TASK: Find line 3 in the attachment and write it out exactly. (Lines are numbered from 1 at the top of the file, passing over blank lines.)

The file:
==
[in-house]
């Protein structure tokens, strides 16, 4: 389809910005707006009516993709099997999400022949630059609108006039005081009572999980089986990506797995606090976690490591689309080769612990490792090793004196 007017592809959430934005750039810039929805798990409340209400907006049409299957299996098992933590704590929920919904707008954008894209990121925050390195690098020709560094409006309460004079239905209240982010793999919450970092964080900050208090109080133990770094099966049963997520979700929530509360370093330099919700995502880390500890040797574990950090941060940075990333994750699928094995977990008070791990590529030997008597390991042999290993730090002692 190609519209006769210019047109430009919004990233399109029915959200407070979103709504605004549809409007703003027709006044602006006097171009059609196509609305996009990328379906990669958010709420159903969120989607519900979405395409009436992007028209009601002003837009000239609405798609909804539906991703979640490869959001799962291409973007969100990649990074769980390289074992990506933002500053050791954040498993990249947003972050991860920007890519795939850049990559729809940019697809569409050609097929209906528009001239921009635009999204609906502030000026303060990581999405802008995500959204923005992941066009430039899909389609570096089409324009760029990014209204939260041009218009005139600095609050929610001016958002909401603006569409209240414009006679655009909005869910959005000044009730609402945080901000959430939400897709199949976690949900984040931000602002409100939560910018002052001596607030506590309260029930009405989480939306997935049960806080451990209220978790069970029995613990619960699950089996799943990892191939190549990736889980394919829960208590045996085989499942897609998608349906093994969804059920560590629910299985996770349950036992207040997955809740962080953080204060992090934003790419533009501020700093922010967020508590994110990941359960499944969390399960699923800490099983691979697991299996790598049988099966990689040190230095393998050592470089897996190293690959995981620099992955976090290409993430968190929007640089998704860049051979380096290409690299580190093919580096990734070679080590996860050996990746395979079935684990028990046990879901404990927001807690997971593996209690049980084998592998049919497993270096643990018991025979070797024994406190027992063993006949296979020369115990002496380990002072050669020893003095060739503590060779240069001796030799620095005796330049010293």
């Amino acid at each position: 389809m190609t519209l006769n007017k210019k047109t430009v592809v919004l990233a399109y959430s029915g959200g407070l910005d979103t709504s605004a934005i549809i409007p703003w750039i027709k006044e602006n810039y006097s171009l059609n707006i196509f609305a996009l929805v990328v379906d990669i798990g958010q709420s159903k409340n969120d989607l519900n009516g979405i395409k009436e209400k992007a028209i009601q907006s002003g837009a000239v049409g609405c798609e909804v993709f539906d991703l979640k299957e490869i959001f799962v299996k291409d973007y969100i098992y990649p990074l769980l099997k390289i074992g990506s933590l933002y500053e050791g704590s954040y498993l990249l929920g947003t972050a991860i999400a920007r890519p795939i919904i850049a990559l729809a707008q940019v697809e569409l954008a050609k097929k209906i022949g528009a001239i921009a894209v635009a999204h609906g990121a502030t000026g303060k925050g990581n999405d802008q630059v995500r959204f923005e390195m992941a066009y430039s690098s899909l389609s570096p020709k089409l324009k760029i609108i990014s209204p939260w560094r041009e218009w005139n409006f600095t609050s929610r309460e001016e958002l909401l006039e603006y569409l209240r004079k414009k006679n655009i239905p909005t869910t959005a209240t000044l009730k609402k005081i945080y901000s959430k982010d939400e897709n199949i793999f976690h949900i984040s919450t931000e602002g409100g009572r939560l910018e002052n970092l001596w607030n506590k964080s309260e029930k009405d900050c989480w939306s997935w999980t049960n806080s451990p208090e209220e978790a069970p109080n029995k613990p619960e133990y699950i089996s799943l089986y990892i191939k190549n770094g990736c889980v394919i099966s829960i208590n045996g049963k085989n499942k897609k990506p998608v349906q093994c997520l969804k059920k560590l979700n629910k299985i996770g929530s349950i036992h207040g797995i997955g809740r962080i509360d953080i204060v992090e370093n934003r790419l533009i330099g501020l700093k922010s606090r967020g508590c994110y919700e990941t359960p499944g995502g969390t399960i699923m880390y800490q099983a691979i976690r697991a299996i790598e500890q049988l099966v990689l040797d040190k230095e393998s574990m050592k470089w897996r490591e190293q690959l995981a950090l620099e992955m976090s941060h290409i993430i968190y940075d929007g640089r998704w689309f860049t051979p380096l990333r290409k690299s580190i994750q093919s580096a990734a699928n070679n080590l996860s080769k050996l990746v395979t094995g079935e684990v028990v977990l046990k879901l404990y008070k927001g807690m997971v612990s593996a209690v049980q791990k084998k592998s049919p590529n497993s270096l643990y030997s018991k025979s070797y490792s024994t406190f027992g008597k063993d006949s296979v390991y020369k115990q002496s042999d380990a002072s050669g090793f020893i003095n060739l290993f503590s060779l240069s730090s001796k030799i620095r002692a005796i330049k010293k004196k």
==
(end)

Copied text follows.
């Amino acid at each position: 389809m190609t519209l006769n007017k210019k047109t430009v592809v919004l990233a399109y959430s029915g959200g407070l910005d979103t709504s605004a934005i549809i409007p703003w750039i027709k006044e602006n810039y006097s171009l059609n707006i196509f609305a996009l929805v990328v379906d990669i798990g958010q709420s159903k409340n969120d989607l519900n009516g979405i395409k009436e209400k992007a028209i009601q907006s002003g837009a000239v049409g609405c798609e909804v993709f539906d991703l979640k299957e490869i959001f799962v299996k291409d973007y969100i098992y990649p990074l769980l099997k390289i074992g990506s933590l933002y500053e050791g704590s954040y498993l990249l929920g947003t972050a991860i999400a920007r890519p795939i919904i850049a990559l729809a707008q940019v697809e569409l954008a050609k097929k209906i022949g528009a001239i921009a894209v635009a999204h609906g990121a502030t000026g303060k925050g990581n999405d802008q630059v995500r959204f923005e390195m992941a066009y430039s690098s899909l389609s570096p020709k089409l324009k760029i609108i990014s209204p939260w560094r041009e218009w005139n409006f600095t609050s929610r309460e001016e958002l909401l006039e603006y569409l209240r004079k414009k006679n655009i239905p909005t869910t959005a209240t000044l009730k609402k005081i945080y901000s959430k982010d939400e897709n199949i793999f976690h949900i984040s919450t931000e602002g409100g009572r939560l910018e002052n970092l001596w607030n506590k964080s309260e029930k009405d900050c989480w939306s997935w999980t049960n806080s451990p208090e209220e978790a069970p109080n029995k613990p619960e133990y699950i089996s799943l089986y990892i191939k190549n770094g990736c889980v394919i099966s829960i208590n045996g049963k085989n499942k897609k990506p998608v349906q093994c997520l969804k059920k560590l979700n629910k299985i996770g929530s349950i036992h207040g797995i997955g809740r962080i509360d953080i204060v992090e370093n934003r790419l533009i330099g501020l700093k922010s606090r967020g508590c994110y919700e990941t359960p499944g995502g969390t399960i699923m880390y800490q099983a691979i976690r697991a299996i790598e500890q049988l099966v990689l040797d040190k230095e393998s574990m050592k470089w897996r490591e190293q690959l995981a950090l620099e992955m976090s941060h290409i993430i968190y940075d929007g640089r998704w689309f860049t051979p380096l990333r290409k690299s580190i994750q093919s580096a990734a699928n070679n080590l996860s080769k050996l990746v395979t094995g079935e684990v028990v977990l046990k879901l404990y008070k927001g807690m997971v612990s593996a209690v049980q791990k084998k592998s049919p590529n497993s270096l643990y030997s018991k025979s070797y490792s024994t406190f027992g008597k063993d006949s296979v390991y020369k115990q002496s042999d380990a002072s050669g090793f020893i003095n060739l290993f503590s060779l240069s730090s001796k030799i620095r002692a005796i330049k010293k004196k």